Challenge 724 Response:
Bewildering Stories asks
What Are You Doing?
In Ronald Linson’s “The Preservation of Death”
- Do you think Chad does the right thing in his “Intervention”? Why or why not?
- How might the scientist argue his case with Chad?
- Why might Chad’s Intervention prove futile?
[Review Editor #1] Killing the curious is a horrifying way to stop curiosity. This isn't the preservation of death. It is the preservation of ignorance.
Because this is an impractical solution within its own context. What are the Reapers going to do: keep killing scientists every time someone figures this out?
Because as Asimov wrote, the answer to new technology is to use it properly, not be afraid of it. In the introduction to his Robots books he explained that he was always dissatisfied with the irrational “sentient machines turn on their masters” fiction from his childhood. That was in great part why he wrote Robots.
Asimov then pointed out that spoken language changed humanity in ways our early ancestors couldn't have imagined. Speech has caused tremendous suffering but the answer was not to preserve our dim, ignorant bliss by strangling the first human to talk.
[Review Editor #2] We're attending a gathering for an elderly relative in a few days. He lingered through dementia and a couple of heart attacks. The guy in the nanotech lab says, “They keep a person alive, that’s all.” To hell with him.
[Don Webb] As I almost always say when resolving split decisions between review readers, “You’re both right.”
I will argue, though, with the late Isaac Asimov. Language is not a technology, it is a natural capacity. It is a genetic trait common not only to humans but to many other species in the animal kingdom, as well.
Of course, that does not mean that all species having the FOXP2 gene — along with the many other genes it affects — have even the same kind of language. How could they? Rather, the so-called “language gene” makes language possible.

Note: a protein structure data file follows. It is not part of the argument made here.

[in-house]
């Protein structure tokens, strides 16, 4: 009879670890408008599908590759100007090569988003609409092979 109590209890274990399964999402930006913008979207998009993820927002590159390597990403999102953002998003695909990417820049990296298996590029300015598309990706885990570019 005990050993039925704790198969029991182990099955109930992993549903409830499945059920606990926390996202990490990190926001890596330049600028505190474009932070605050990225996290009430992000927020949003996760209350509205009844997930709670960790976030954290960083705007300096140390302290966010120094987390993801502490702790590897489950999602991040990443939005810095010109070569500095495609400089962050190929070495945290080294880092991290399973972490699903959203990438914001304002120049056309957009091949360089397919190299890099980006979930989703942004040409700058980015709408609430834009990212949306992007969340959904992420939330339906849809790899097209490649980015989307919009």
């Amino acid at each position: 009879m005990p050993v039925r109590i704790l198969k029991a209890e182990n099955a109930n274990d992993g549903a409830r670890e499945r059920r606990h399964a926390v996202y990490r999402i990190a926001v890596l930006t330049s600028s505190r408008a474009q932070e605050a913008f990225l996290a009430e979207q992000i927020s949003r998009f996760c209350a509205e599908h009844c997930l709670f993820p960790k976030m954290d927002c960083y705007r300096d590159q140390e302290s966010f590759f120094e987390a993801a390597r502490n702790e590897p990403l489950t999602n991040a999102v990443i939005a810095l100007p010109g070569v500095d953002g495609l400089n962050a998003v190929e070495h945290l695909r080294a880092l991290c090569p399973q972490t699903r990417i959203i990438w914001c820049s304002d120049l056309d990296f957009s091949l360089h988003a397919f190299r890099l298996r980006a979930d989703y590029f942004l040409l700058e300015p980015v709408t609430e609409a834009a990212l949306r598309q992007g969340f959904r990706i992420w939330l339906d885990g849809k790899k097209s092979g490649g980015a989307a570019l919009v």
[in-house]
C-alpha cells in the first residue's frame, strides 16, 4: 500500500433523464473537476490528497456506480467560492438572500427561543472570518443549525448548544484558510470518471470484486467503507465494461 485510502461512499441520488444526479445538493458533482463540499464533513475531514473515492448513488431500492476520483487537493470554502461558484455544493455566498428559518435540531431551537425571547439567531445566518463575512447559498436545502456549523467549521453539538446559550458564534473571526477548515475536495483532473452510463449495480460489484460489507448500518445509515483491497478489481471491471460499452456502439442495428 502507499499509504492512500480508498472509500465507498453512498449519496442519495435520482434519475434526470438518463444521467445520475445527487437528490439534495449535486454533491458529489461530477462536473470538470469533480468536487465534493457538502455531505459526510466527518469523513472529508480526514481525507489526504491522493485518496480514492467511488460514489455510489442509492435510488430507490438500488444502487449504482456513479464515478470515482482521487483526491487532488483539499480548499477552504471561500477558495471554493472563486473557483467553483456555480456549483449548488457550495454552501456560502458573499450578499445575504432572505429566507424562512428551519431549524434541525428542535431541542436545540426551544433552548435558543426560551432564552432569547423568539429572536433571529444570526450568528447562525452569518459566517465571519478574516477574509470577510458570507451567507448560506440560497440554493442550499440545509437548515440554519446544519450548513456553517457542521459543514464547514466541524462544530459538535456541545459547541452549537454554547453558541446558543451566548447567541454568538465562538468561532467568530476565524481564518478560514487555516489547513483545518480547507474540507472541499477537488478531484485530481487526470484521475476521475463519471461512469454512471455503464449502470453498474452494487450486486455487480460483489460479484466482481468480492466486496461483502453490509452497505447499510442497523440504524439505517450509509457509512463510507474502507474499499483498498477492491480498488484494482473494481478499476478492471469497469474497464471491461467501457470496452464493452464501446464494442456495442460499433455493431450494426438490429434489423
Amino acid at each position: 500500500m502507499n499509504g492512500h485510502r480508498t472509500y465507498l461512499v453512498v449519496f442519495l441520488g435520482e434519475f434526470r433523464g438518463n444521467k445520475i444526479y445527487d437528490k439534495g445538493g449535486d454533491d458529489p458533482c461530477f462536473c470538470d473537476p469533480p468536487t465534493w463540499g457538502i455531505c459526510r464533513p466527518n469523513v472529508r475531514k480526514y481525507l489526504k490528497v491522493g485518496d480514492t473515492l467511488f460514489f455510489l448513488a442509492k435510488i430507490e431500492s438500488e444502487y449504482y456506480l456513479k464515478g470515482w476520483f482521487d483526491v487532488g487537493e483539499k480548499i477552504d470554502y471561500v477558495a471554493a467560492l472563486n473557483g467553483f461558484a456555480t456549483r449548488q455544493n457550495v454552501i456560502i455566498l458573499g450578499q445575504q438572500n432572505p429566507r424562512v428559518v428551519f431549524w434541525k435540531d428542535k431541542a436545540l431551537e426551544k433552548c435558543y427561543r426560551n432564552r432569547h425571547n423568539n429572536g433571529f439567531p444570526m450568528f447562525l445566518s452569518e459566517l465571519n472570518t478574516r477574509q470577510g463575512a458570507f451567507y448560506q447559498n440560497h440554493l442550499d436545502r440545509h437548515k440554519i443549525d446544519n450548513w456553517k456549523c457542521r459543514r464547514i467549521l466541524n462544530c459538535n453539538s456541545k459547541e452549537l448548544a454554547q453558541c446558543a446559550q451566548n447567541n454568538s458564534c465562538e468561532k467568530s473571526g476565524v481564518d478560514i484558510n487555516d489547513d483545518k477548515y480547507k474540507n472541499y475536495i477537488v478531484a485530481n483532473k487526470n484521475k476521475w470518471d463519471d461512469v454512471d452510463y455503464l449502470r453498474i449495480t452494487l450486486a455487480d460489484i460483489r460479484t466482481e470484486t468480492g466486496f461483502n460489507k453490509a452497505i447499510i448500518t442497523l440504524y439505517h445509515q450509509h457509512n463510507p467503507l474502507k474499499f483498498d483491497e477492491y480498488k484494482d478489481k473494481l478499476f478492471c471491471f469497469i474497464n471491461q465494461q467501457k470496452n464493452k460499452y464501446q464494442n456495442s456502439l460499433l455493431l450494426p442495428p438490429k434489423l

The evidence appears to indicate that Noam Chomsky was right to hypothesize that a universal meta-grammar underlies and unifies all human languages. Therefore, if we can learn one, we can learn any. And we have no choice in the matter; we’re genetically “hard-wired” to do it.
Technology is not natural, it’s artificial. We’re not born with it, we create it. And creation requires making choices, which are frequently moral choices.
In Ron Linson’s story, the scientist is, in effect, creating an immortality drug. And, of course, if one scientist can do it, so can another, sooner or later. Chad’s “Intervention” will ultimately prove futile.
However, Chad is called upon to make a moral choice. What will this miracle drug do? It will cure nothing but death.
And that raises a question: Is death itself a disease? If so, what would a cure look like? The ancients wrestled with that very question and found it somewhat humorous: if you’re reborn in an afterlife, what body will you have? The one you have now? A younger version? Or might you prefer something else entirely? Today, we might add: How would a different body affect your personality and identity?
The question logically answers itself: death is not a disease. If it were, why does everybody have it? No disease affects everybody; some people would be immune or escape it somehow, if only by isolation. No, it’s built in; we’re as hard-wired for it as we are for language.
Real diseases abound. Why doesn’t the scientist in Ron Linson’s story apply himself to curing them? Perhaps little can be done for the fatally injured man, but surely the scientist can do something to help the disabled or people with a fatal illness like that of the little girl. Alas, the nanotechnologist chooses only to prolong suffering.
Asimov is right, of course, that technology requires moral choices. But technology for its own sake? Not in this case; the choice is clear-cut. The scientist ought to have started by asking himself the question with which Chad confronts him at the end: “What are you doing?”
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